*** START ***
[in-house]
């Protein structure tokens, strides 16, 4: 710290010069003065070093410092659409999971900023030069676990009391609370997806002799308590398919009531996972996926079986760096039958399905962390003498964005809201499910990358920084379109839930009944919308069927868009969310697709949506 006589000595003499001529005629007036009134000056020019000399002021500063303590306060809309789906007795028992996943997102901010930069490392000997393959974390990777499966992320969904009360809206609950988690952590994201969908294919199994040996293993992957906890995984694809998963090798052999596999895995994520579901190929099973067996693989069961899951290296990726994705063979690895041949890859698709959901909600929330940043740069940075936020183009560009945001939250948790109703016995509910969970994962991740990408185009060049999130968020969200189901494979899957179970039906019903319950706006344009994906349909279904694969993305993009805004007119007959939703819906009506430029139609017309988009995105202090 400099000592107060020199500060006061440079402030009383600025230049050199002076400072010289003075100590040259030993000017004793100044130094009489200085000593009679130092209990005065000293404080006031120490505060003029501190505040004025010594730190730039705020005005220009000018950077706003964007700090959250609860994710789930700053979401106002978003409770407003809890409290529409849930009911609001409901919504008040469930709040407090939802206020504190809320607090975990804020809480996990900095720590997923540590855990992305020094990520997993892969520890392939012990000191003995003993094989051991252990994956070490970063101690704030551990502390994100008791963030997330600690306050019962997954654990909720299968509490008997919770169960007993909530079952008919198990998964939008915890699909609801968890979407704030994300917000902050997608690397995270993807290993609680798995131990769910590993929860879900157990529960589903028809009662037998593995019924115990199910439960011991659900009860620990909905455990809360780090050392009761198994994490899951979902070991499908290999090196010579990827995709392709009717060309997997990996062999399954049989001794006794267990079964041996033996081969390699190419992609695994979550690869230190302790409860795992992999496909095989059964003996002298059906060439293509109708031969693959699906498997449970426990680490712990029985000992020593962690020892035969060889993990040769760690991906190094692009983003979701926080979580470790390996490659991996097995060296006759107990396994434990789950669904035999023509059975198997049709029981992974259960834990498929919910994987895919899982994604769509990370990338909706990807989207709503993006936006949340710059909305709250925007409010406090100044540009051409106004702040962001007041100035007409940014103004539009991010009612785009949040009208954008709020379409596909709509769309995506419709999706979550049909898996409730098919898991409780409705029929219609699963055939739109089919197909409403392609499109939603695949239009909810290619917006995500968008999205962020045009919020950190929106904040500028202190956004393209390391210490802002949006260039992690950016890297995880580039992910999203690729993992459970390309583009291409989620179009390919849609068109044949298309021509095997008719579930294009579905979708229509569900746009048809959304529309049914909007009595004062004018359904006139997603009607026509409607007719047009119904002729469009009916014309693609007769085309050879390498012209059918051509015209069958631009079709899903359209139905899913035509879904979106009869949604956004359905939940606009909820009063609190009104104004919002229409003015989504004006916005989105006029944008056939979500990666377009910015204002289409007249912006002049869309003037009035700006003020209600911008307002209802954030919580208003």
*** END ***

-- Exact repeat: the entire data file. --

[in-house]
């Protein structure tokens, strides 16, 4: 710290010069003065070093410092659409999971900023030069676990009391609370997806002799308590398919009531996972996926079986760096039958399905962390003498964005809201499910990358920084379109839930009944919308069927868009969310697709949506 006589000595003499001529005629007036009134000056020019000399002021500063303590306060809309789906007795028992996943997102901010930069490392000997393959974390990777499966992320969904009360809206609950988690952590994201969908294919199994040996293993992957906890995984694809998963090798052999596999895995994520579901190929099973067996693989069961899951290296990726994705063979690895041949890859698709959901909600929330940043740069940075936020183009560009945001939250948790109703016995509910969970994962991740990408185009060049999130968020969200189901494979899957179970039906019903319950706006344009994906349909279904694969993305993009805004007119007959939703819906009506430029139609017309988009995105202090 400099000592107060020199500060006061440079402030009383600025230049050199002076400072010289003075100590040259030993000017004793100044130094009489200085000593009679130092209990005065000293404080006031120490505060003029501190505040004025010594730190730039705020005005220009000018950077706003964007700090959250609860994710789930700053979401106002978003409770407003809890409290529409849930009911609001409901919504008040469930709040407090939802206020504190809320607090975990804020809480996990900095720590997923540590855990992305020094990520997993892969520890392939012990000191003995003993094989051991252990994956070490970063101690704030551990502390994100008791963030997330600690306050019962997954654990909720299968509490008997919770169960007993909530079952008919198990998964939008915890699909609801968890979407704030994300917000902050997608690397995270993807290993609680798995131990769910590993929860879900157990529960589903028809009662037998593995019924115990199910439960011991659900009860620990909905455990809360780090050392009761198994994490899951979902070991499908290999090196010579990827995709392709009717060309997997990996062999399954049989001794006794267990079964041996033996081969390699190419992609695994979550690869230190302790409860795992992999496909095989059964003996002298059906060439293509109708031969693959699906498997449970426990680490712990029985000992020593962690020892035969060889993990040769760690991906190094692009983003979701926080979580470790390996490659991996097995060296006759107990396994434990789950669904035999023509059975198997049709029981992974259960834990498929919910994987895919899982994604769509990370990338909706990807989207709503993006936006949340710059909305709250925007409010406090100044540009051409106004702040962001007041100035007409940014103004539009991010009612785009949040009208954008709020379409596909709509769309995506419709999706979550049909898996409730098919898991409780409705029929219609699963055939739109089919197909409403392609499109939603695949239009909810290619917006995500968008999205962020045009919020950190929106904040500028202190956004393209390391210490802002949006260039992690950016890297995880580039992910999203690729993992459970390309583009291409989620179009390919849609068109044949298309021509095997008719579930294009579905979708229509569900746009048809959304529309049914909007009595004062004018359904006139997603009607026509409607007719047009119904002729469009009916014309693609007769085309050879390498012209059918051509015209069958631009079709899903359209139905899913035509879904979106009869949604956004359905939940606009909820009063609190009104104004919002229409003015989504004006916005989105006029944008056939979500990666377009910015204002289409007249912006002049869309003037009035700006003020209600911008307002209802954030919580208003």